Imagine extracting the essence of Napa Valley and recreating it in restaurant form and sprouting it up in Westwood Village. OK, that's not exactly what the Napa Valley Grille is, but it may be as close as you are likely to find.
The truth is that Napa Valley Grille is not fenced in by the mere borders of a Northern California county. Its flavors are too diverse. And so are the patrons. Executive chef Taylor Boudreaux incorporates the recipes that he grew up on in his home state of Maryland and while growing up in Louisiana (and once you taste the blue crab cakes, you'll appreciate his roots and understand that regional cuisine is portable).
The restaurant, with its tall ceilings, large patio, white linen table cloths and proximity to a bustling business district along Wilshire Boulevard, naturally lures professionals for lunch. It is common to see jackets and ties during the early afternoon hours. The restaurant also caters to the student population of UCLA, however, and offers a generous happy hour, including wings and bargain prices on Pabst (not that you have to be a college student to appreciate a blue-ribbon pilsner).
But no matter what it is that brings you to the extreme Southern end, a misplaced enclave, of the Napa Valley, it is the food that will bring you back. Take for instance, the braised pears with burrata, prosciutto and oil and vinegar. It's an evolved take on the traditional prosciutto and melon. The textures are so much more delicate; the flavors so much more complex. It paired like twins separated at birth with a drier-side Moscato on the advice of my server, Mick -- who I might have thought was hired for his looks if not for his extensive wine knowledge and familiarity with the menu. The staff is headlined by general manager Tracy Thayer and includes a colorful crew of characters, like Fernando Cazares, who will regale you with stories of the old days at Palm Springs' Pal Joey's, frequented by the likes of Frank Sinatra and Dean Martin in their heyday.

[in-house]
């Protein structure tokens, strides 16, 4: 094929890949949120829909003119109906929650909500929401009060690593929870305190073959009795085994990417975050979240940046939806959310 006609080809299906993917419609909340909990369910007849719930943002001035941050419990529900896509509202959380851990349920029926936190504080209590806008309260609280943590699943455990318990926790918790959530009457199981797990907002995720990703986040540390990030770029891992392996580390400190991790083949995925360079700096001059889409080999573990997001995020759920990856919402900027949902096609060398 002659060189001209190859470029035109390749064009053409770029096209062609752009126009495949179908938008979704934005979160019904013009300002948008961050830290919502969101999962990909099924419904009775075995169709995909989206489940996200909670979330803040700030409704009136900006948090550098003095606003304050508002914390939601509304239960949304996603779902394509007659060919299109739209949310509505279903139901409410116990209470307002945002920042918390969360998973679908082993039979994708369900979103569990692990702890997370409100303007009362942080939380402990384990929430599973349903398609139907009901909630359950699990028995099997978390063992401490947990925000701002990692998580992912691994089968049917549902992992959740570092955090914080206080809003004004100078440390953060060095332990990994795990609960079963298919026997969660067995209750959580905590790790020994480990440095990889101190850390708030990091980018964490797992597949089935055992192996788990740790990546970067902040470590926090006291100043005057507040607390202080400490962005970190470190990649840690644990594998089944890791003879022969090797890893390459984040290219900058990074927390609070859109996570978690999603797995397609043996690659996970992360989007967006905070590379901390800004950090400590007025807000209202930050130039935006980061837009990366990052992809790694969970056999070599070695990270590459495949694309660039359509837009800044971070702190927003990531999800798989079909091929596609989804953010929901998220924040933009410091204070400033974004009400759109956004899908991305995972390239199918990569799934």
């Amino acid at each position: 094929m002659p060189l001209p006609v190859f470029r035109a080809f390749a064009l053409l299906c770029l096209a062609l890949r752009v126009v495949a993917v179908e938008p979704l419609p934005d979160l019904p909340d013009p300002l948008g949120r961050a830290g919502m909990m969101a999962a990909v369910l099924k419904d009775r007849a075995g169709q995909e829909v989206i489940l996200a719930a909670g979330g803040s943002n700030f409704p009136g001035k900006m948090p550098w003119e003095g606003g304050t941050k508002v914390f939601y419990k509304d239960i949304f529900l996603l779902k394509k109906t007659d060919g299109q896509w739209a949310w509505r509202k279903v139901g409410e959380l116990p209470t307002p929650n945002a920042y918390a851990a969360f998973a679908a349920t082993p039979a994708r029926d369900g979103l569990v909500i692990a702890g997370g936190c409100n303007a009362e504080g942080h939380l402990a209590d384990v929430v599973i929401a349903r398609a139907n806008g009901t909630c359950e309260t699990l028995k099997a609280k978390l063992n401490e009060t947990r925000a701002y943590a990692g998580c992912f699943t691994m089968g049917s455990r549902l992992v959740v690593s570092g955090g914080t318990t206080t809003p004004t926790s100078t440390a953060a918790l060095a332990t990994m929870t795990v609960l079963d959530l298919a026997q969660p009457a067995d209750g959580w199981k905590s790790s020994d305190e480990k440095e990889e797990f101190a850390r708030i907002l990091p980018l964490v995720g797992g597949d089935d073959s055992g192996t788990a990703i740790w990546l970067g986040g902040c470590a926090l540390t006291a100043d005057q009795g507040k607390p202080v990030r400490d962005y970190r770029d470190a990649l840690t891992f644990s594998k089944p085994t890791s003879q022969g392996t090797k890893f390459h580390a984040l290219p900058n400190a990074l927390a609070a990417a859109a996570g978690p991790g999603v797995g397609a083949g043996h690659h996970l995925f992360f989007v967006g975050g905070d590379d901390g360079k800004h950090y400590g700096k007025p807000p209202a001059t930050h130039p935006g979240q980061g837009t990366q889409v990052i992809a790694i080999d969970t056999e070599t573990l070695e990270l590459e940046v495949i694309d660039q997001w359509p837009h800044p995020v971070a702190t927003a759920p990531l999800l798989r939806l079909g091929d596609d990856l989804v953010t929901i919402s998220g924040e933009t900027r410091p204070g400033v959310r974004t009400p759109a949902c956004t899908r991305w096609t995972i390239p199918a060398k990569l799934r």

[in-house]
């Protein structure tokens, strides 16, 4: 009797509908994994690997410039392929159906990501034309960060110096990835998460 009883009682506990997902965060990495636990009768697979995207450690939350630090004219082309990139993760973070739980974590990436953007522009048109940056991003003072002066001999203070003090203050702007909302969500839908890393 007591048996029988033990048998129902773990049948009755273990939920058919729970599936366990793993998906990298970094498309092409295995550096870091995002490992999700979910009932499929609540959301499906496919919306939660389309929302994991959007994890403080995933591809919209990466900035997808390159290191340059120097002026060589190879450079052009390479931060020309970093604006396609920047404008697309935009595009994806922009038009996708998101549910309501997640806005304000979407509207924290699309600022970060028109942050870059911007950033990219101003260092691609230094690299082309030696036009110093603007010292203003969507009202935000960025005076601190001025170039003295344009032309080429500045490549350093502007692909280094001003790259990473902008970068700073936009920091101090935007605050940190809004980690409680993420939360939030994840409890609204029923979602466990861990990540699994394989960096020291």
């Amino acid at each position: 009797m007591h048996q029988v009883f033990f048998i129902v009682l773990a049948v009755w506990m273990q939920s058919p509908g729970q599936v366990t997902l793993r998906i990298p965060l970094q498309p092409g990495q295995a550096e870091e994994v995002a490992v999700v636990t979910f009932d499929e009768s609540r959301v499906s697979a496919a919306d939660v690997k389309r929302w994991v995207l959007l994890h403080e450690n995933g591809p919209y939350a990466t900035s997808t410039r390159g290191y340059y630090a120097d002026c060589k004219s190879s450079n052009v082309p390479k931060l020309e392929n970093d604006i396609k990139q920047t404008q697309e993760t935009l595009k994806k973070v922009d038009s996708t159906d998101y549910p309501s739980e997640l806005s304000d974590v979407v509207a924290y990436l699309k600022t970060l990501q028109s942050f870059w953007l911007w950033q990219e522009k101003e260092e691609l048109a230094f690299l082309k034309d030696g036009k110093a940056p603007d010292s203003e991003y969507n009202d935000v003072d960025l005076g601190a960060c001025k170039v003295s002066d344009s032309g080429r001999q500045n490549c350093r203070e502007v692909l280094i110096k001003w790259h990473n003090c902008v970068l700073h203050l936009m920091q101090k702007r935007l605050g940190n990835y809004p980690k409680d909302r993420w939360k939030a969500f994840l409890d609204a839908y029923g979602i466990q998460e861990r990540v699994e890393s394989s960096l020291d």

As they are in season, chef Boudreaux prepared black truffles in a risotto that informed adjacent tables what they were missing. The portion, as I complained to the chef, was too large given that I was far from done dining. But for patrons with more modest-sized (read: normal) appetites, this is an entree as substantial as anything on the menu.
For dessert, let me heartily recommend the peanut butter brownie, featuring cashews and caramel, topped with powdered sugar and served with vanilla gelato. It's decadent and it's indulgent, and it's not for the ascetic. I ate every crumb.
If you want to finish an inspired meal like this properly, get yourself a glass of old tawny port -- go back two or three decades. The wine selection here is worthy of the restaurant's namesake. In fact, with the Napa-inspired artwork on the walls, it's not too hard to imagine yourself surrounded by vineyards. Of course, once you step out and hear the traffic on Wilshire, you'll remember where you're at: the far southern enclave of the famed wine region.
An earlier version of this post incorrectly stated that Fernando Cazares is the general manager of Napa Valley Grille.
Follow Scott Bridges on Twitter: www.twitter.com/EatWriteLA